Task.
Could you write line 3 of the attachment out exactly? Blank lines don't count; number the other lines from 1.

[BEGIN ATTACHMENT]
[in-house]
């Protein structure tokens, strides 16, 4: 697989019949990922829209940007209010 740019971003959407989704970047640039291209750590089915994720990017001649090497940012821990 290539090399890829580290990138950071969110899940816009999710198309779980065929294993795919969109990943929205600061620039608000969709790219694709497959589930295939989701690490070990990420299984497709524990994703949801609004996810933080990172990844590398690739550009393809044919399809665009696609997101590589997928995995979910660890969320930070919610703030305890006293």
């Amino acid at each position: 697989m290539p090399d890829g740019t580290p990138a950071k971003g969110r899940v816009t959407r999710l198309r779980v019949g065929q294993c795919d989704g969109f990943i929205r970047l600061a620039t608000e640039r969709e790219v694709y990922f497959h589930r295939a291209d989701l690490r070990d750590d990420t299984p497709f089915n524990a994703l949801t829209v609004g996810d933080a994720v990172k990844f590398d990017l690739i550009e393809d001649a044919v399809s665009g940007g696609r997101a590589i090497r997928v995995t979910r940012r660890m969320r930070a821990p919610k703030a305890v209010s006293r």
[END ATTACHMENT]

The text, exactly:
């Amino acid at each position: 697989m290539p090399d890829g740019t580290p990138a950071k971003g969110r899940v816009t959407r999710l198309r779980v019949g065929q294993c795919d989704g969109f990943i929205r970047l600061a620039t608000e640039r969709e790219v694709y990922f497959h589930r295939a291209d989701l690490r070990d750590d990420t299984p497709f089915n524990a994703l949801t829209v609004g996810d933080a994720v990172k990844f590398d990017l690739i550009e393809d001649a044919v399809s665009g940007g696609r997101a590589i090497r997928v995995t979910r940012r660890m969320r930070a821990p919610k703030a305890v209010s006293r």